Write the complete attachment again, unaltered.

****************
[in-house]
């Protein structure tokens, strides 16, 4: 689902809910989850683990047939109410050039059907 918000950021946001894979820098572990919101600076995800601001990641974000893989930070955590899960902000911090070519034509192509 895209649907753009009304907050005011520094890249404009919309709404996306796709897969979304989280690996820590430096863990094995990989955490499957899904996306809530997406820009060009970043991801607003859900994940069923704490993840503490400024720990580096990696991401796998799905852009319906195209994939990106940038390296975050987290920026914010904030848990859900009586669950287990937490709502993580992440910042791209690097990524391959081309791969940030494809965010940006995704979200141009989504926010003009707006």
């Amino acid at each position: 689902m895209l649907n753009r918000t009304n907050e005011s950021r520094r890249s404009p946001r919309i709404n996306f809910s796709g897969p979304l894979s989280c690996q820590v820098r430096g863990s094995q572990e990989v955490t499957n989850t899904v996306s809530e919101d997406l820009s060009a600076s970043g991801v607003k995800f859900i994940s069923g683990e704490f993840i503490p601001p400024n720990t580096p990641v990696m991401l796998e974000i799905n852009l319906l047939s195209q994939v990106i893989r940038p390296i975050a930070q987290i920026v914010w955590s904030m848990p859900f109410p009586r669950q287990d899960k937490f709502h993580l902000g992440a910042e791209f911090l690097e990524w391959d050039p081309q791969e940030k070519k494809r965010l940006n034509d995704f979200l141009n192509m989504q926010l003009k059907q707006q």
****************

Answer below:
[in-house]
């Protein structure tokens, strides 16, 4: 689902809910989850683990047939109410050039059907 918000950021946001894979820098572990919101600076995800601001990641974000893989930070955590899960902000911090070519034509192509 895209649907753009009304907050005011520094890249404009919309709404996306796709897969979304989280690996820590430096863990094995990989955490499957899904996306809530997406820009060009970043991801607003859900994940069923704490993840503490400024720990580096990696991401796998799905852009319906195209994939990106940038390296975050987290920026914010904030848990859900009586669950287990937490709502993580992440910042791209690097990524391959081309791969940030494809965010940006995704979200141009989504926010003009707006």
């Amino acid at each position: 689902m895209l649907n753009r918000t009304n907050e005011s950021r520094r890249s404009p946001r919309i709404n996306f809910s796709g897969p979304l894979s989280c690996q820590v820098r430096g863990s094995q572990e990989v955490t499957n989850t899904v996306s809530e919101d997406l820009s060009a600076s970043g991801v607003k995800f859900i994940s069923g683990e704490f993840i503490p601001p400024n720990t580096p990641v990696m991401l796998e974000i799905n852009l319906l047939s195209q994939v990106i893989r940038p390296i975050a930070q987290i920026v914010w955590s904030m848990p859900f109410p009586r669950q287990d899960k937490f709502h993580l902000g992440a910042e791209f911090l690097e990524w391959d050039p081309q791969e940030k070519k494809r965010l940006n034509d995704f979200l141009n192509m989504q926010l003009k059907q707006q």